Earlier this year, Samsung launched its new lineup of QLED TVs in South Africa, which was spearheaded by the unprecedented QLED Q900 model.
This 2019 QLED variant is available in a number of sizes, from 65-inch to 98-inch, and boasts a native resolution of 7,680 x 4,320 or “8K”.
As expected, the Samsung QLED Q900 ships with a hefty price tag, and there are a limited number of models available for purchase in South Africa.
Samsung was kind enough to lend us the 65-inch model of its new 8K QLED TV to review and soon after we accepted, the Samsung Signature Service team came by and installed the display at our office.
We were then charged with the safe-keeping of the R76,999 TV and left alone to test it out in any way we wanted.
We immediately connected the 8K TV to our Wi-Fi network and set up streaming services to test out the quality of the display.
A marquee feature of the Samsung QLED Q900 8K TV is its artificial intelligence-powered upscaling technology, which dynamically improves the resolution of videos to match its 8K display.
This delivered a Netflix and YouTube viewing experience which floored us with an unprecedented level of quality.
It is difficult to show what an 8K, or even an upscaled 8K, viewing experience looks like through images or descriptions.
Professor YungKyung Park from Ewha Womans University described how 8K resolution was so sharp it could make images seem “hyper-real”, or more realistic than real life, and this should provide some idea of the viewing experience delivered by this TV.
Another way of wrapping your head around the mind-boggling level of detail is to think of 4K or UHD video, which comprises around 8.3 million pixels being pushed 60 times per second to your TV.
Now quadruple that figure to around 33.2 million pixels being pushed out 60 times per second – that is 8K.
The sheer number of pixels on the QLED Q900’s display makes it virtually impossible to determine individual cells without head-butting the screen, and even 4K content upscaled to 8K looks “hyper-real” and impressively sharp.
Colour depth and visibility in the videos we watched was also great, with the TV supporting HDR video at 8K resolution.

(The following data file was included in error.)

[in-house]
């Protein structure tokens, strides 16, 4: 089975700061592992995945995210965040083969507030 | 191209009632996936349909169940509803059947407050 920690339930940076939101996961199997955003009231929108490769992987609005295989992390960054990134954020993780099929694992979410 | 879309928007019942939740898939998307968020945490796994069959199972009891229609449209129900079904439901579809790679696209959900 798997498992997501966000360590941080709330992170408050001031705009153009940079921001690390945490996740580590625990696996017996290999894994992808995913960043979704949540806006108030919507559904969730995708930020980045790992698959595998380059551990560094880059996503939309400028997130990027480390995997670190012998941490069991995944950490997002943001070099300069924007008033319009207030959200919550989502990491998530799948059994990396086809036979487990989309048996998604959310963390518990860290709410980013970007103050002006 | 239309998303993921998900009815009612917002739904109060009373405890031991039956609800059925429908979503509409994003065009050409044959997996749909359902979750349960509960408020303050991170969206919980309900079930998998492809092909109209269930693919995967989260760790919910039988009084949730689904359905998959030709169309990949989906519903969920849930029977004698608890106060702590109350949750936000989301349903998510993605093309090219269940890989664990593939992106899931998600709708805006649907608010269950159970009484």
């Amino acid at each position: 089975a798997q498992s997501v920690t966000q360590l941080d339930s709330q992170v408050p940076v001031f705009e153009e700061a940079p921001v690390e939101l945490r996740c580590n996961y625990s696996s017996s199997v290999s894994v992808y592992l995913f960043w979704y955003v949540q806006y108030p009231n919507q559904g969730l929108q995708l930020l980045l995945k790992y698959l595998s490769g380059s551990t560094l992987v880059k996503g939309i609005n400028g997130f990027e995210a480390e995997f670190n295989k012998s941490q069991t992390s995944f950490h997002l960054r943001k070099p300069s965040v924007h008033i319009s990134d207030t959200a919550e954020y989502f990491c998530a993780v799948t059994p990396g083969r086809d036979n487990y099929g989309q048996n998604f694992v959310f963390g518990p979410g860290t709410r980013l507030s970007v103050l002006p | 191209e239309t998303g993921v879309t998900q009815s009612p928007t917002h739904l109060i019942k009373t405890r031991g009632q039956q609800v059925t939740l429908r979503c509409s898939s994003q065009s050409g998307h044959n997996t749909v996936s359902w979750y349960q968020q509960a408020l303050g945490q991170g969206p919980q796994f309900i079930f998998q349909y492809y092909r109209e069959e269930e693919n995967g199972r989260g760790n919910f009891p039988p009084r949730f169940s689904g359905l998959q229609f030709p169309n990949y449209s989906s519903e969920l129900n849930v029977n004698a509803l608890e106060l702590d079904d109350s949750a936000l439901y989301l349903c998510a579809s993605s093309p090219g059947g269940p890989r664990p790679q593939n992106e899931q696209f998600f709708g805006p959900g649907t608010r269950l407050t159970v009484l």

Finding 8K content was more difficult than we thought, although we eventually managed to encode short cuts of 8K footage into H.265/HEVC, which at the time of writing was the only supported 8K codec for media played off a USB drive.
The size of these short videos on disk was impressive, portraying the massive jump in quality from 4K to 8K. It was difficult to find 8K content outside of the realm of rendered demos and test files, however.
We eventually found a native 8K video courtesy of NASA, which was encoded into HEVC for playback on the Q900, and this delivered exceptional video quality.
While there is 8K video content on YouTube, the TV’s YouTube app was unable to play these clips at a resolution higher than 4K, and there is currently no 8K content available on Netflix or other streaming services.
We did try to connect a gaming PC with a Radeon RX 580 to the TV, but the HDMI port on that GPU only drives up to 4K, and we were unable to connect to the TV’s HDMI interface using link aggregation between two DisplayPort 1.4 outputs from the graphics card.
It is possible to carry an 8K signal over HDMI 2.1 and connect directly to the QLED Q900, but we unfortunately did not have the hardware to drive the sheer number of pixels required.
However, the intelligent upscaling conducted by the TV drastically improved the quality of videos which had a resolution of 4K or lower, resulting in a marked improvement across the overall viewing experience.
The availability of 8K content is also set to improve as streaming services, broadcasters, and movie studios continue to improve the quality of releases.
Hardware and software
The Samsung QLED Q900 8K TV is an attractive product, with an elegantly-designed stand that can be deployed in a number of configurations.
The TV only runs a single cable down to a separate box, which in turn houses HDMI, Ethernet, and USB ports for easier connectivity.
This also allows for more attractive wall mounting, which is a great choice for this TV, as its screen can be set up to blend in seamlessly with your wallpaper when inactive.
Other impressive software features include voice commands via Bixby, extremely fast and responsive menu navigation, and the ability to connect to Apple devices via Airplay 2.
The screen also support FreeSync, which delivers reduced lag time and tearing during gaming.
|Resolution||7,680 x 4,320|
|Ports||4x HDMI, 3x USB, 1x LAN, 3.5mm audio|
|Connectivity||Bluetooth, 802.11ac Wi-Fi|
Based on the native 8K content we managed to watch on the Samsung QLED Q900 TV, we were highly impressed by the detail of the 8K panel, and while 8K content is not yet readily available, we still greatly enjoyed the effects of the AI upscaling technology.
We played a few games at 4K resolution on the display too, and decided that FreeSync support makes Samsung’s new QLED TVs an ideal companion for a lounge gaming PC – provided the system has an AMD graphics card.
It might be extremely expensive, and there might not be too much 8K content available at the moment, but the Samsung QLED Q900 should remain a powerful and impressive TV for a long time to come.
If you have the money to spend on an ultra-premium 8K TV, Samsung’s QLED Q900 delivers an impressive range of features which won’t leave you disappointed.